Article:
Caffeine pharmacokinetics following umbilical vein injection during delayed cord clamping in preterm lambs

Pediatr Res. 2024 Mar 1. doi: 10.1038/s41390-024-03117-3. Online ahead of print.


Background: Spontaneous breathing during and after delayed cord clamping (DCC) stabilizes cardiopulmonary transition at birth. Caffeine stimulates breathing and decreases apnea in premature newborns. We evaluated the pharmacokinetics and physiological effects of early caffeine administration-direct injection into the umbilical vein (UV) during DCC or administered through a UV catheter (UVC) after delivery.

Methods: Eighteen extremely premature lambs (125-127d, term gestation 145d) were exteriorized and instrumented. Lambs received caffeine-citrate at high (40 mg/kg) or standard-dose (20 mg/kg) via direct UV (DUV) injection during DCC, or via the UVC.

Results: Mean peak plasma caffeine concentrations were lower with high-dose DUV compared to UVC (18 ± 4.3 vs. 46 ± 12 mg/L, p < 0.05). With standard-dose caffeine, mean peak plasma levels were 7.48 ± 2.6 with DUV and 28.73 ± 9.4 mg/L with UVC. The volume of distribution was higher in the DUV group compared to UVC (2.5 ± 1.0 vs. 0.69 ± 0.15 L/kg) with an estimated 39 ± 18% entering the maternal circulation. Maternal peak concentrations were 0.79 ± 0.71 and 1.43 ± 0.74 mg/L with standard and high-dose DUV, respectively.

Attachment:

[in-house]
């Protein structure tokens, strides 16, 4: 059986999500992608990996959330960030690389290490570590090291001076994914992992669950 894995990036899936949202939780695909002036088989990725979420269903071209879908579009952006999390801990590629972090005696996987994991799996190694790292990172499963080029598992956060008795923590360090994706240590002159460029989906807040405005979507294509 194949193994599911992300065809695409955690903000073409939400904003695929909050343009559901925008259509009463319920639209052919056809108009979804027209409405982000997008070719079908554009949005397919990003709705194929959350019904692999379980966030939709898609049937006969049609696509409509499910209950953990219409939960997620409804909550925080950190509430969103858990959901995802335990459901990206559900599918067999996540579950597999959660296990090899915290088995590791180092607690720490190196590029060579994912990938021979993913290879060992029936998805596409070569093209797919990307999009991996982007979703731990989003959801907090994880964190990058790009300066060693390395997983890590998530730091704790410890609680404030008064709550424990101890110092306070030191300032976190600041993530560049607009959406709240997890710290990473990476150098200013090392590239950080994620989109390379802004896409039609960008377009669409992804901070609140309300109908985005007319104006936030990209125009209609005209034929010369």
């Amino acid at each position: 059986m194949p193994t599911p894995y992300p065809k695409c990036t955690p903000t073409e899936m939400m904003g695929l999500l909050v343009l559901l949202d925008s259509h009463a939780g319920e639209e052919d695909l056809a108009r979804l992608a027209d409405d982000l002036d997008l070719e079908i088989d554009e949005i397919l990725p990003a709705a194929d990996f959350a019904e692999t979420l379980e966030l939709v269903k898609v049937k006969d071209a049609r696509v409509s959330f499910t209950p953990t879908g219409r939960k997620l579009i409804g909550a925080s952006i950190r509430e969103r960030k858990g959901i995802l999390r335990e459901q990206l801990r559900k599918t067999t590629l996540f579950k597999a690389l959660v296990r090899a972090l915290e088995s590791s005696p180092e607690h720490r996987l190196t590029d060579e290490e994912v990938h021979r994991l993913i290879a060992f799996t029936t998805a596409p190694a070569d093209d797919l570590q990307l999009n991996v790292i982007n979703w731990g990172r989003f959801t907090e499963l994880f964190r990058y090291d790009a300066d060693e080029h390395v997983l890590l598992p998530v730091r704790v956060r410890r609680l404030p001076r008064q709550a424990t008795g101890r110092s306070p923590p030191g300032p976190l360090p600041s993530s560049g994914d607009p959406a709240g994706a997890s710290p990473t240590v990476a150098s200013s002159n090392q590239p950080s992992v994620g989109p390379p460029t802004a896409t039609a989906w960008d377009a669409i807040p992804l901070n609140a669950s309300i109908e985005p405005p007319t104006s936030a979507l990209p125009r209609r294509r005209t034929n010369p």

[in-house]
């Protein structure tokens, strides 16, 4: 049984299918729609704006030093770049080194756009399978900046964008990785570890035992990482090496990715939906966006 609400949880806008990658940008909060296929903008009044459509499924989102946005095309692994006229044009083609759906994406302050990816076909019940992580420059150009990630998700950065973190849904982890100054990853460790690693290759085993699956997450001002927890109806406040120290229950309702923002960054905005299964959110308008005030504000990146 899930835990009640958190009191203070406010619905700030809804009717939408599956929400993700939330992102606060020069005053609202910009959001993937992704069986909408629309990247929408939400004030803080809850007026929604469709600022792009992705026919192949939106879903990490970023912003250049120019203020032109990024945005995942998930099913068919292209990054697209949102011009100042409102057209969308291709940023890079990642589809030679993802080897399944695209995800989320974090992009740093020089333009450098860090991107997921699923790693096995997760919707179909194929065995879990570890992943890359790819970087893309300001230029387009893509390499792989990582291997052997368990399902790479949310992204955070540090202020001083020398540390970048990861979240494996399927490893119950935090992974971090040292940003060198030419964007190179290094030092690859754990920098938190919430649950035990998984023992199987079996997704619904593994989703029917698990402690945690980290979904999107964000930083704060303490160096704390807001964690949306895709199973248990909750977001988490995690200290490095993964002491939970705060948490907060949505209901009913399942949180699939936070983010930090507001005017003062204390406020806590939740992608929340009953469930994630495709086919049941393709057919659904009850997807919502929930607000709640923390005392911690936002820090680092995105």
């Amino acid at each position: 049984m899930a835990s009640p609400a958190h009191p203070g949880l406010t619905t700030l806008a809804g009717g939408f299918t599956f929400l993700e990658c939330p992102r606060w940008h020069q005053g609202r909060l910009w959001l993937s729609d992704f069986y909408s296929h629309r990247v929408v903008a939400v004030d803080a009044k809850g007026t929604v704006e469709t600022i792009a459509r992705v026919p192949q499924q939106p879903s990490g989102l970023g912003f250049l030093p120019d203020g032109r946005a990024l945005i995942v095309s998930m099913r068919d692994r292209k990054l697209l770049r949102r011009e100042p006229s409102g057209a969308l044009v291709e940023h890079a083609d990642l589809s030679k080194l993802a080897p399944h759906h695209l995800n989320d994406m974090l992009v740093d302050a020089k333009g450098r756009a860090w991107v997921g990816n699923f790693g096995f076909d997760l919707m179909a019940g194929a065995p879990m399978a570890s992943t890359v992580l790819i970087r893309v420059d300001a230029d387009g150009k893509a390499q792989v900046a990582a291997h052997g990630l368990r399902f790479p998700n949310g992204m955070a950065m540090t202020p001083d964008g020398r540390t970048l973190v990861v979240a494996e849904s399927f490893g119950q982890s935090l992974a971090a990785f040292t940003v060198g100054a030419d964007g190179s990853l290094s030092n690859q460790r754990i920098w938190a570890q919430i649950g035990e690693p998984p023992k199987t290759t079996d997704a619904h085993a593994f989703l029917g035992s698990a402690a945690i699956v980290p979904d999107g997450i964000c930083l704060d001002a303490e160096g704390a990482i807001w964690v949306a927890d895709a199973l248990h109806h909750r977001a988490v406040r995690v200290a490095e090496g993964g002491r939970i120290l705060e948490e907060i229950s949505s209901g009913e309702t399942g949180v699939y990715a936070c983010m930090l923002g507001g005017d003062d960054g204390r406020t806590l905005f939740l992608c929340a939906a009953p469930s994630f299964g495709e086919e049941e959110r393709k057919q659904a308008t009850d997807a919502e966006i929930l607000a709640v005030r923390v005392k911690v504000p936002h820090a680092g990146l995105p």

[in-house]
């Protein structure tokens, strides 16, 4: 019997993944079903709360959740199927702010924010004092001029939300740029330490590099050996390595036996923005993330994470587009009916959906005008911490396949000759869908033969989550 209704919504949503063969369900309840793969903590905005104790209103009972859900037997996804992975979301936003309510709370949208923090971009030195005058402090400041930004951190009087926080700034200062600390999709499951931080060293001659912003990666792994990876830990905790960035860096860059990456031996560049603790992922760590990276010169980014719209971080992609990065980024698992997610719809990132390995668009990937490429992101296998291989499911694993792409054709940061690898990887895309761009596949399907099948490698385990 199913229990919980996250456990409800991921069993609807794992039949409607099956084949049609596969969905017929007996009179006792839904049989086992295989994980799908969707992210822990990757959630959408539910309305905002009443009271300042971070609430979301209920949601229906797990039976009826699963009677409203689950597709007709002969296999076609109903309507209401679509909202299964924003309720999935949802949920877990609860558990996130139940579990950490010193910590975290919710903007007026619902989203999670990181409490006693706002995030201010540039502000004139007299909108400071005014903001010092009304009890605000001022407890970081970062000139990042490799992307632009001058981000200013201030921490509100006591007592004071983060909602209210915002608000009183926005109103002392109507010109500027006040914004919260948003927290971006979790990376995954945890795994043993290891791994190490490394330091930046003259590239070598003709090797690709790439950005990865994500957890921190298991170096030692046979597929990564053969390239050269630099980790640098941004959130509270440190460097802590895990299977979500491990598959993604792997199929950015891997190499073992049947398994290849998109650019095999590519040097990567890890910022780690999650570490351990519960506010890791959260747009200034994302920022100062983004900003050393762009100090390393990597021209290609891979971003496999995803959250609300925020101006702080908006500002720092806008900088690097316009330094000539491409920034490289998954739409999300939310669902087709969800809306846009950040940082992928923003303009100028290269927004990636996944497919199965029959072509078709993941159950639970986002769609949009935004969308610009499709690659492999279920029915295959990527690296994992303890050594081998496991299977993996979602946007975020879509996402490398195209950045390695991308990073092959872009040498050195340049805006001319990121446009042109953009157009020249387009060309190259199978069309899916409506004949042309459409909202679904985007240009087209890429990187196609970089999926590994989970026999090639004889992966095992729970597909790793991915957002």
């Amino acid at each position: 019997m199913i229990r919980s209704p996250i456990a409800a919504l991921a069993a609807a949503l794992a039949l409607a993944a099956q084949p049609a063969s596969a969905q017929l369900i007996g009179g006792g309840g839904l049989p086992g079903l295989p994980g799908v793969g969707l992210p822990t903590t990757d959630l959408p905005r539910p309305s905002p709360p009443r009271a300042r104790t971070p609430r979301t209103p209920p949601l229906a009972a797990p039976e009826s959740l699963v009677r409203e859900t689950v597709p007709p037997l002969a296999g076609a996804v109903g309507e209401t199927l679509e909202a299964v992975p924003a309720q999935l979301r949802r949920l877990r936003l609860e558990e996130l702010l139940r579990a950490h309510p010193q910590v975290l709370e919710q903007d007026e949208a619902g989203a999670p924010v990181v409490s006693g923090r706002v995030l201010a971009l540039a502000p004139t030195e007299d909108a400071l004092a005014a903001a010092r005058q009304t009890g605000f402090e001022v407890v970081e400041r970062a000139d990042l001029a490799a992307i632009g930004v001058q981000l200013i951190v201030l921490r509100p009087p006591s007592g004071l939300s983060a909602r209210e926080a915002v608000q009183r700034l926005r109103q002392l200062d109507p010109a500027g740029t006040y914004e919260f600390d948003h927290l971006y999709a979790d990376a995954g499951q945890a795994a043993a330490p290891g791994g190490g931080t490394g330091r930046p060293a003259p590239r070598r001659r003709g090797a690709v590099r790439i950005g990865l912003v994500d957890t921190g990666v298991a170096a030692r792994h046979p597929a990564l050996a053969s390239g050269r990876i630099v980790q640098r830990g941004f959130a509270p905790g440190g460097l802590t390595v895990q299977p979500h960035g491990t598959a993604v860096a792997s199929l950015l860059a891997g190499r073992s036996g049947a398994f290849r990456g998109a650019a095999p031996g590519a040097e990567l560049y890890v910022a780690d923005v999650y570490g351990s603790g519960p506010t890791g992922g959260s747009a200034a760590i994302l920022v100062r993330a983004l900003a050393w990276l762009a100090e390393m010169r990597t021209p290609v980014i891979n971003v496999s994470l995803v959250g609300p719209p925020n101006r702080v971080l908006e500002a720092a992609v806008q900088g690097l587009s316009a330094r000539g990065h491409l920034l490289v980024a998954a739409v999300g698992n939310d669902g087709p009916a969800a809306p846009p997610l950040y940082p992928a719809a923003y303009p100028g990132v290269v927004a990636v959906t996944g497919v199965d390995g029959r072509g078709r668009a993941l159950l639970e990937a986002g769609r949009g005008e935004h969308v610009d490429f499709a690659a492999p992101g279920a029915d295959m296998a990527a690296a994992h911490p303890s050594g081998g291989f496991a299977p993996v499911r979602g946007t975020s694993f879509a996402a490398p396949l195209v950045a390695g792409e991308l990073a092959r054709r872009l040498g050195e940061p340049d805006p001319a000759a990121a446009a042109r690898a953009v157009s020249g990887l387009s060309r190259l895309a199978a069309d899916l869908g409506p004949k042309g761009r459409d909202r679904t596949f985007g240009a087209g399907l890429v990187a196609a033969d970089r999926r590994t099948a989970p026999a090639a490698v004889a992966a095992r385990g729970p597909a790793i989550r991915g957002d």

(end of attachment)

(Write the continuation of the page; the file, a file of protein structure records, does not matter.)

Conclusions: Caffeine injected directly into the UV during DCC is feasible but achieves lower concentrations due to high volume of distribution including maternal circulation. Further trials evaluating DUV caffeine injection should use higher caffeine doses.

Impact: Respiratory stimulation with early caffeine may reduce the need for intubation in preterm infants. In the preterm lambs, caffeine injection directly into the umbilical vein during delayed cord clamping is feasible. Plasma caffeine concentrations are less than half when administered directly into the umbilical vein during delayed cord clamping compared to administration via an umbilical venous catheter following birth likely attributed to a larger volume of distribution or injection site leak. There were no significant hemodynamic alterations following caffeine injection.